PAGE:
In Africa, a man who received the Ebola vaccine recovered but recovered but recurred almost six months later, leading to 91 new cases before his death. The introduction adds evidence that the deadly virus may lurk in the body long after the onset of symptoms, that survivors need to be monitored to prevent the spread of their well-being.
It is believed that such recurrences are rare in the Democratic Republic of Congo after the outbreak of 2018-2020. This is the first case that has clearly shown that it has caused a large number of new cases. The New England Journal of Medicine published the details on Wednesday.
Earlier this month, scientists said a separate outbreak in Guinea now appears to be linked to events in West Africa that ended five years ago. The survivor may have kept the virus silent for years before spreading it.
“The most important message is that someone can get sick twice, Ebola, and the second illness can sometimes be worse than the first,” said Dr. Placid Mbala-Kingbeing of Kinshasa University, who helped study the Congo case.
As more and more Ebola outbreaks occur, “we have more and more survivors,” the risk of relapse increases.
Ebola outbreaks usually start when someone gets the virus from the wild and then spreads it through contact with body fluids or contaminants. Symptoms may include sudden fever, muscle aches, headache, sore throat, vomiting, diarrhea, rash, and bleeding. Deaths range from 25% to 90%.
According to the medical journal, the case concerned a 25-year-old motorcycle taxi driver who was vaccinated in December 2018 after he was in contact with someone with Ebola. In June 2019, he developed symptoms and was diagnosed with the disease.
For some reason, the man never developed immunity or lost it in six months, said Michael Will, a virus expert at the Nebraska Medical Center, who helped investigate the case.
The man was treated and discharged into his bloodstream twice after a negative Ebola test. However, semen can contain the virus for more than a year, so men are advised to get tested regularly after recovery. The man underwent a negative semen test in August but did not return.
At the end of November, he developed symptoms again, asked for help from a health center, a traditional healer. After deteriorating, he was sent to a specialized Ebola treatment department, but died the next day.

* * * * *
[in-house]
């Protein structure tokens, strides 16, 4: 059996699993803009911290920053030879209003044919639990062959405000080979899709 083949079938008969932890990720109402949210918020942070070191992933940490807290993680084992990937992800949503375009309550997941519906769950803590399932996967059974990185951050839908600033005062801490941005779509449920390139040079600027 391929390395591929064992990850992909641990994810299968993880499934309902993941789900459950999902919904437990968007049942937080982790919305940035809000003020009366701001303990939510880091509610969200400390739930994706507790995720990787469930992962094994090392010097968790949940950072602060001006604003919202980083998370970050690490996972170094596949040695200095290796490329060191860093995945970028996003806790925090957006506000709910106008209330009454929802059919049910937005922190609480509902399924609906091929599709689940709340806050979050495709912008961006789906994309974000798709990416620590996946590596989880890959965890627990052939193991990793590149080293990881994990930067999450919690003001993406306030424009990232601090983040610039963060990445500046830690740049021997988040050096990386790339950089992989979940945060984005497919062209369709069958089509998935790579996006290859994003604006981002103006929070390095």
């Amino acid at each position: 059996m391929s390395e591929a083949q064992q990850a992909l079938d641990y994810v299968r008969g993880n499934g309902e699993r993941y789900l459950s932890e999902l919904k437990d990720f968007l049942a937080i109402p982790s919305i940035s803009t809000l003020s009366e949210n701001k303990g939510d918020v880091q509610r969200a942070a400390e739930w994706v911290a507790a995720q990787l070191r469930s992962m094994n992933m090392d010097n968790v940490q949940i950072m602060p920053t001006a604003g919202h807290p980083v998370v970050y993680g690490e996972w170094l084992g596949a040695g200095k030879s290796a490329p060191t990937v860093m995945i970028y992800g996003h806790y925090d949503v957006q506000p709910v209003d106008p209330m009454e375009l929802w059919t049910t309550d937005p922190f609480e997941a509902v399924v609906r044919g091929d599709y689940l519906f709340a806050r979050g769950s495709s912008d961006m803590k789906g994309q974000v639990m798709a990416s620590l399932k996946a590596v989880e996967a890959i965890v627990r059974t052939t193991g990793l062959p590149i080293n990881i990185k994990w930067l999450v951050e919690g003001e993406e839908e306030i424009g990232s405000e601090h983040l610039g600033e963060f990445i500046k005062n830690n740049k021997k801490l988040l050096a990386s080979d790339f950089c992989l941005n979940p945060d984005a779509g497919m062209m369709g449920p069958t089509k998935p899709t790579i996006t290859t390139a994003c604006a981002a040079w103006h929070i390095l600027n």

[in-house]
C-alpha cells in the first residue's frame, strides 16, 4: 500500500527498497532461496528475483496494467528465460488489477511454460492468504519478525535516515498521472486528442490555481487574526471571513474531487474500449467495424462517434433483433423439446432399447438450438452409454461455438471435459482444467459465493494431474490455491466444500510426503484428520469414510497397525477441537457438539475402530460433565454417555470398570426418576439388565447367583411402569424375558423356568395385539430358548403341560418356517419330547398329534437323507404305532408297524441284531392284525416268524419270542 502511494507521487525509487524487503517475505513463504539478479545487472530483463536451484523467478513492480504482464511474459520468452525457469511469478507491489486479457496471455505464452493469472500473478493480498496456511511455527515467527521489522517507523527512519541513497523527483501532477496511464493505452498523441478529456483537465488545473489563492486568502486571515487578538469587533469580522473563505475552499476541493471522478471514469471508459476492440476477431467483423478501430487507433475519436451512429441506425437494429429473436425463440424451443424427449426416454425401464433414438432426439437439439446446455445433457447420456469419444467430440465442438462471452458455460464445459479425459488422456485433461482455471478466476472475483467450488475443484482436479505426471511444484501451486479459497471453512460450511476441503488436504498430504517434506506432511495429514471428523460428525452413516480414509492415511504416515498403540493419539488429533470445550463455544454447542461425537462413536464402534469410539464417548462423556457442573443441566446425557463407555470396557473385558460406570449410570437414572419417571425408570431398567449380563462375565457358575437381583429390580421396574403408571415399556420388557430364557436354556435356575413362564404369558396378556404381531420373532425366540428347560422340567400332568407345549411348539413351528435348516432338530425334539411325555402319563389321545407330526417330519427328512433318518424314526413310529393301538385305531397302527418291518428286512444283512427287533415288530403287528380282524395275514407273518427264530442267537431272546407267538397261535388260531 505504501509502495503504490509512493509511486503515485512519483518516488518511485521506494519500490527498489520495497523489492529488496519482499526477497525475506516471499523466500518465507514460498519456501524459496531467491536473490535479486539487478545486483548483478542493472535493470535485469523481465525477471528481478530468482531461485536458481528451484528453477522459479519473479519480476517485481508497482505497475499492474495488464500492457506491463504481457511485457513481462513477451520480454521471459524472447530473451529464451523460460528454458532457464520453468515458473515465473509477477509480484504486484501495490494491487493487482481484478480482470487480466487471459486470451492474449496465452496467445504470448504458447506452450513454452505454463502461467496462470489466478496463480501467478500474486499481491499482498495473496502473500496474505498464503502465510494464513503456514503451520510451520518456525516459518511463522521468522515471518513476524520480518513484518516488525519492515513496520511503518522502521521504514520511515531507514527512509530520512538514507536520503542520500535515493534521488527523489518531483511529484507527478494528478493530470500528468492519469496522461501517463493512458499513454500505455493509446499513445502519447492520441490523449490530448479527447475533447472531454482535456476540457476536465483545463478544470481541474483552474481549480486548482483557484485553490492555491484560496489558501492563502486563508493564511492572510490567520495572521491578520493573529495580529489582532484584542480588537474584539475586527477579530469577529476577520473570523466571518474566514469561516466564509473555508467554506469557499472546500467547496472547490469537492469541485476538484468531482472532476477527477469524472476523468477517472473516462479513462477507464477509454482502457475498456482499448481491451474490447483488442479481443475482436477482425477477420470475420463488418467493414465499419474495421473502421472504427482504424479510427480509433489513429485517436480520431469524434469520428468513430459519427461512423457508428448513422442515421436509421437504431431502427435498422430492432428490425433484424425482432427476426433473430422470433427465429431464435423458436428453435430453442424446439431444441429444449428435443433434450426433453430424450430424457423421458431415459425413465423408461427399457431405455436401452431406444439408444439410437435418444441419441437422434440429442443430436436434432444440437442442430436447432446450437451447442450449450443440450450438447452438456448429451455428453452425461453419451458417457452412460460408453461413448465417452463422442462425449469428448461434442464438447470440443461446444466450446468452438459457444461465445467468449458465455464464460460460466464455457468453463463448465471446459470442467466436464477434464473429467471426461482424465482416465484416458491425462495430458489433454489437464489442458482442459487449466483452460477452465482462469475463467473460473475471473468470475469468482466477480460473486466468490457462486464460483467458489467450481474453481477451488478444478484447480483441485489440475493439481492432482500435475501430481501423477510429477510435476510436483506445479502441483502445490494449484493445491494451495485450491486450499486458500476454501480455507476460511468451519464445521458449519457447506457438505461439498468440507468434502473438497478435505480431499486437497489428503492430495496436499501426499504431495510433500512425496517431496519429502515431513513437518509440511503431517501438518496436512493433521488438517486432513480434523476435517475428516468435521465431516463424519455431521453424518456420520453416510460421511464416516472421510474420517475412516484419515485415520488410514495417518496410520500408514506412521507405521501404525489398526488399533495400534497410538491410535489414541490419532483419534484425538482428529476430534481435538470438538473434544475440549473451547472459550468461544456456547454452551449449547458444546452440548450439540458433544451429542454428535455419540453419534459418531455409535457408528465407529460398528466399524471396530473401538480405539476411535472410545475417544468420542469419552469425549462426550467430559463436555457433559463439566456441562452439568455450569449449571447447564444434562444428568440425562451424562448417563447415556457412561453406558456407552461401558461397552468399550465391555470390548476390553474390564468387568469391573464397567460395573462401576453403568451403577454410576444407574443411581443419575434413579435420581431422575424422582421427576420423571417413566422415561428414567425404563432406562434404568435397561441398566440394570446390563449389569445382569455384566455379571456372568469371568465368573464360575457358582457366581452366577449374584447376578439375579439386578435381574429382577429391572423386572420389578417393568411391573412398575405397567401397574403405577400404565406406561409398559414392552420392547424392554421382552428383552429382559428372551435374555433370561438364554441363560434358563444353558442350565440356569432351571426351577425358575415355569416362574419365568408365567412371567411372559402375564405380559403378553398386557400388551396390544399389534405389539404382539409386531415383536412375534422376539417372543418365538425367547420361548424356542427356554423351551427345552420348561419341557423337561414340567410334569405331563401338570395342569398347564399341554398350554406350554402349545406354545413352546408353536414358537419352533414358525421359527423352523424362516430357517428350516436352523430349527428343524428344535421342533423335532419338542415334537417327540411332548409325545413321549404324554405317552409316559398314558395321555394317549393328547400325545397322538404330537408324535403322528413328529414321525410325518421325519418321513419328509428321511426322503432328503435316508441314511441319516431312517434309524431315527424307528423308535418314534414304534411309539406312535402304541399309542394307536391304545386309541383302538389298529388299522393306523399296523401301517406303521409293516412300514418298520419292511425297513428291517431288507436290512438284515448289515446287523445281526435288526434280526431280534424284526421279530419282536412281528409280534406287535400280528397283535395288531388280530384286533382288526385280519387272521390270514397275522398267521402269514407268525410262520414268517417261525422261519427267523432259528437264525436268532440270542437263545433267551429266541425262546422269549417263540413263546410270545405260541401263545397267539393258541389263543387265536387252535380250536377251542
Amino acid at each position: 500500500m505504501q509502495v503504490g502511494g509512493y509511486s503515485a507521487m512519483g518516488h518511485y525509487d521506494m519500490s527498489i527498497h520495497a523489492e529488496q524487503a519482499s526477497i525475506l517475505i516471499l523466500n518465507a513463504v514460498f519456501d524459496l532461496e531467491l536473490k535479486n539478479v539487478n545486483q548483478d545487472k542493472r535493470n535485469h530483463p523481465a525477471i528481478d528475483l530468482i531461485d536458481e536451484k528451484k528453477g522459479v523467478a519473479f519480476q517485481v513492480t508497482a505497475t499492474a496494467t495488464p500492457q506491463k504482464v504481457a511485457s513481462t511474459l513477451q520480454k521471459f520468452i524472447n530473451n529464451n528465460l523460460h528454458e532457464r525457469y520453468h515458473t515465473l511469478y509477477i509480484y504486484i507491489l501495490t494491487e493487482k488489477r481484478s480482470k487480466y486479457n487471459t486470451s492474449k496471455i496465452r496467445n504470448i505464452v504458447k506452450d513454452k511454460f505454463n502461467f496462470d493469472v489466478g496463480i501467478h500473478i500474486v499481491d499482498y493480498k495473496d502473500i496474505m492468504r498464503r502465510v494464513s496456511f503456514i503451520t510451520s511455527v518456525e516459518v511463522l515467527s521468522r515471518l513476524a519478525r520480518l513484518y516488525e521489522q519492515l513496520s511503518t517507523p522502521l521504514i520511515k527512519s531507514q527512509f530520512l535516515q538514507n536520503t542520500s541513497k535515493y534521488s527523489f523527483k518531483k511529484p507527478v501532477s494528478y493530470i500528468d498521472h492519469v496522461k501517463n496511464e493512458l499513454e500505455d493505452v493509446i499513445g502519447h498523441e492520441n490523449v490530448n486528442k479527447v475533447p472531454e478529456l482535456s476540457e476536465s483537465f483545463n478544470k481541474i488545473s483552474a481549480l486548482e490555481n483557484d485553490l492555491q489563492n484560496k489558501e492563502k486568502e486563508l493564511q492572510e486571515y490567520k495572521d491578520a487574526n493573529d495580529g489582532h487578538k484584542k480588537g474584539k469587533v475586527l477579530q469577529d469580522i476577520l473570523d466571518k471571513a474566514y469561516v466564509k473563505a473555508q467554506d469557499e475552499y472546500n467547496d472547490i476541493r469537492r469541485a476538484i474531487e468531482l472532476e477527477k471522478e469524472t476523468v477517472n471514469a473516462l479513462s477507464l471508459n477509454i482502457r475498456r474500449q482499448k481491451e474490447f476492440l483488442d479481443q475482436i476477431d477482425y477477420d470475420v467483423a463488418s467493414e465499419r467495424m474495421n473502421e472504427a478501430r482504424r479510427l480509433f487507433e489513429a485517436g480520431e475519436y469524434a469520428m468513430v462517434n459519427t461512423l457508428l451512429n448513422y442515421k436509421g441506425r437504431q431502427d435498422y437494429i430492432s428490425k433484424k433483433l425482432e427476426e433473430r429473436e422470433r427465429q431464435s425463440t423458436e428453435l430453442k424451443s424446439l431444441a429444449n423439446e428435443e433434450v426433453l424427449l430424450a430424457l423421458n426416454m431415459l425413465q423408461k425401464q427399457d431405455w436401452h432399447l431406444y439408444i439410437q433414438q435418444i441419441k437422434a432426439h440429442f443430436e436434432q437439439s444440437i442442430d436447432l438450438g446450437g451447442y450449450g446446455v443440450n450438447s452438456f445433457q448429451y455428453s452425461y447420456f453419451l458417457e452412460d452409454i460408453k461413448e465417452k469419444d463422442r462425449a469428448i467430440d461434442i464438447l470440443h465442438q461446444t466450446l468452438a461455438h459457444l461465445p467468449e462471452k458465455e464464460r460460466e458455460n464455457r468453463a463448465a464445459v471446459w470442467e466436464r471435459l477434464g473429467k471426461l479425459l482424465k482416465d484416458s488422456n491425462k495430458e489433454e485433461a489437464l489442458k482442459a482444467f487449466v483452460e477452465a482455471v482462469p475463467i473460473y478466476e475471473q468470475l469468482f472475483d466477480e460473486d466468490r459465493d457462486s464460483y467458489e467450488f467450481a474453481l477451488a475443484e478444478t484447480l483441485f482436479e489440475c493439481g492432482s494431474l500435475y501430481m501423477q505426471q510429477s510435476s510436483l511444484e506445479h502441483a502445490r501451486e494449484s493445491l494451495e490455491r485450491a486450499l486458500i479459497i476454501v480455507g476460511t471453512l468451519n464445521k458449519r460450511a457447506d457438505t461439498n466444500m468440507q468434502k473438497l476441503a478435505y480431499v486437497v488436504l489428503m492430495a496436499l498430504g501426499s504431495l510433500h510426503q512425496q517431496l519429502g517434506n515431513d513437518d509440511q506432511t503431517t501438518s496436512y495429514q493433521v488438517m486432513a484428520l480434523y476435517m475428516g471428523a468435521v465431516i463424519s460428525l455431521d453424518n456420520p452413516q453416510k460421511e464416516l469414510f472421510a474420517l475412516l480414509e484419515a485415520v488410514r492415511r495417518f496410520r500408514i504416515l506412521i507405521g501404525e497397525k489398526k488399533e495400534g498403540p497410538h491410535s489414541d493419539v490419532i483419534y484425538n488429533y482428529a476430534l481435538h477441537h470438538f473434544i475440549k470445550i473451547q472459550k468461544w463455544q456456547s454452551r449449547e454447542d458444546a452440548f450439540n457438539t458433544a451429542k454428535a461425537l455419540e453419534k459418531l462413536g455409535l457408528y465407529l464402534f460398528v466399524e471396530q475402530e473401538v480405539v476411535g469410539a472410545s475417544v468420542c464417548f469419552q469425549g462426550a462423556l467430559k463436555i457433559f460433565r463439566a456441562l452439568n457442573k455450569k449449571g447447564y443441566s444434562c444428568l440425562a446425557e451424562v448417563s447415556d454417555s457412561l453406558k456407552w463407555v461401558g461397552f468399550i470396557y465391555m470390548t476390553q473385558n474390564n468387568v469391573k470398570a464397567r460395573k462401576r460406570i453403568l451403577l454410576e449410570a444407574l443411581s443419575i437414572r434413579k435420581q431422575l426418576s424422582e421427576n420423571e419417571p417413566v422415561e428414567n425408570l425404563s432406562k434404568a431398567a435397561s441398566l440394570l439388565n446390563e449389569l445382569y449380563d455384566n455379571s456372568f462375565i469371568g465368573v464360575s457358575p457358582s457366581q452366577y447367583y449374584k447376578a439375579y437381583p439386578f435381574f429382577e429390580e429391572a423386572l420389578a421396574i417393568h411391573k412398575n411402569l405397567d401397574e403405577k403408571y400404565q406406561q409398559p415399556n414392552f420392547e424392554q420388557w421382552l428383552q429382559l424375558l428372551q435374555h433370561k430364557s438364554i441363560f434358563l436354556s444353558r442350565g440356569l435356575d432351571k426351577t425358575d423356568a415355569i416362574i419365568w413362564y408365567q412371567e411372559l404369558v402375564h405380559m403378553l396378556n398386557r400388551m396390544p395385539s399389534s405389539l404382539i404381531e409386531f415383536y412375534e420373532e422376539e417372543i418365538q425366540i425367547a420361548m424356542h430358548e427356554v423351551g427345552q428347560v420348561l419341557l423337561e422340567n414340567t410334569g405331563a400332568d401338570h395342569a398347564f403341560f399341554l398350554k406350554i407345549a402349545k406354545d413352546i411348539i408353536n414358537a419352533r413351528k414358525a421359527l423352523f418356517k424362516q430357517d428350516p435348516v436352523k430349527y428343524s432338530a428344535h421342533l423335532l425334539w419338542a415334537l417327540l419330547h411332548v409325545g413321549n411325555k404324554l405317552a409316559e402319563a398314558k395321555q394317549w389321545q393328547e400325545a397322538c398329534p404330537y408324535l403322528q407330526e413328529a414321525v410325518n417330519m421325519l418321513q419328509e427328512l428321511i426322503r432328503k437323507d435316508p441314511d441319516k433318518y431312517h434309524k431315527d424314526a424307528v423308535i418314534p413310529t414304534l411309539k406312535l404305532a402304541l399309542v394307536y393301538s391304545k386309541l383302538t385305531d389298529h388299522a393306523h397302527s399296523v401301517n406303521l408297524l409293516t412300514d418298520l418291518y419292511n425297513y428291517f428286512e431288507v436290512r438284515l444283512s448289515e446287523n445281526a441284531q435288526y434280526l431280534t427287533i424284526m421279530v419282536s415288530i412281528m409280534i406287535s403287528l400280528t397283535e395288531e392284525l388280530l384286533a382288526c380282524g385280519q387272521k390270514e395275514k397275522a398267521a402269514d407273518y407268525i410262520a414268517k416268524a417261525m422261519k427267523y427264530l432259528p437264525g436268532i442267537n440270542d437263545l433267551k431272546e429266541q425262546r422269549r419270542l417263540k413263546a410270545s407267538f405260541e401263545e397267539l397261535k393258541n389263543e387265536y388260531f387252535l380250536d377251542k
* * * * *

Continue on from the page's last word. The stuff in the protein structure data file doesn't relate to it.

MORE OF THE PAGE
Gay tests showed that the virus from his new disease was almost identical to his original disease, which meant that it was a relapse and not a new infection from another human or animal. Tests showed that the man had spread the virus to 29 other people, spreading it to 62 of them.
Earlier, it was discovered that two medical workers who received Ebola while treating patients in Africa had the virus long after their recovery. The Scottish nurse in his spinal fluid, and in his eyes the American doctor Ian Crozier. But these relapses were discovered quickly, they do not cause new outbreaks.
In Africa, they և men were all treated with antibodies during the initial infections. Antibodies are substances that the body prepares to fight the virus, but the most effective ones can take weeks to form. Giving them to Ebola patients is thought to boost the immune system, and studies suggest they improve survival. But relapses worry doctors that such patients may not develop a strong enough immune response on their own; they may be vulnerable to recurrences when the antibodies die. The researchers stressed that this is just a theory at the moment.
Several other viruses can lurk for a long time, causing problems later, such as chickenpox, which can become active again, causing curtains to form decades after the initial infection.
The news about the hidden Ebola tells us “absolutely nothing” that such a thing could happen to the bug caused by COVID-19, because “these are completely different viruses,” Will said.
Dr. Ibrahima Sose Fall, a scientist with the World Health Organization, agreed.
“We have not yet seen such a delay by people surviving the coronavirus,” he said. Even with Ebola, “after six months, most patients completely clear the virus.”
The biggest concern is better monitoring of survivors. There are more than 1,100 people in the Congo alone, and the WHO recommends monitoring for at least two years.
“We need to make sure the survivors are not stigmatized” to get the help they need to get any relapse cured quickly.
The Associated Press Health Science Department is supported by the Science Education Department of the Howard Hughes Medical Institute. The AP is solely responsible for all content.